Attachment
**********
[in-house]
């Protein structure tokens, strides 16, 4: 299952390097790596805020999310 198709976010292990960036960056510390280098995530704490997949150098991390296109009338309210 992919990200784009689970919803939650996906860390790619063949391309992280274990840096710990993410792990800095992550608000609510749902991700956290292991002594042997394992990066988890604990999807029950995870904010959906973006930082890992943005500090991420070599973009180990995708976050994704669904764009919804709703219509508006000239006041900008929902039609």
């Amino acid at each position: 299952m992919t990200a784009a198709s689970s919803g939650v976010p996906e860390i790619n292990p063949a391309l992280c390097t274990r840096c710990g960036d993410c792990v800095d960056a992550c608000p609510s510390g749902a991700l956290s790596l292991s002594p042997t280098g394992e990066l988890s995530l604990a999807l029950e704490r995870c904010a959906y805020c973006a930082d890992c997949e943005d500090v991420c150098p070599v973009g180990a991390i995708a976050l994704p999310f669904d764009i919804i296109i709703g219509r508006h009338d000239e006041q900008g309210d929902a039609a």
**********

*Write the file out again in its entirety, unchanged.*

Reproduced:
[in-house]
């Protein structure tokens, strides 16, 4: 299952390097790596805020999310 198709976010292990960036960056510390280098995530704490997949150098991390296109009338309210 992919990200784009689970919803939650996906860390790619063949391309992280274990840096710990993410792990800095992550608000609510749902991700956290292991002594042997394992990066988890604990999807029950995870904010959906973006930082890992943005500090991420070599973009180990995708976050994704669904764009919804709703219509508006000239006041900008929902039609």
């Amino acid at each position: 299952m992919t990200a784009a198709s689970s919803g939650v976010p996906e860390i790619n292990p063949a391309l992280c390097t274990r840096c710990g960036d993410c792990v800095d960056a992550c608000p609510s510390g749902a991700l956290s790596l292991s002594p042997t280098g394992e990066l988890s995530l604990a999807l029950e704490r995870c904010a959906y805020c973006a930082d890992c997949e943005d500090v991420c150098p070599v973009g180990a991390i995708a976050l994704p999310f669904d764009i919804i296109i709703g219509r508006h009338d000239e006041q900008g309210d929902a039609a």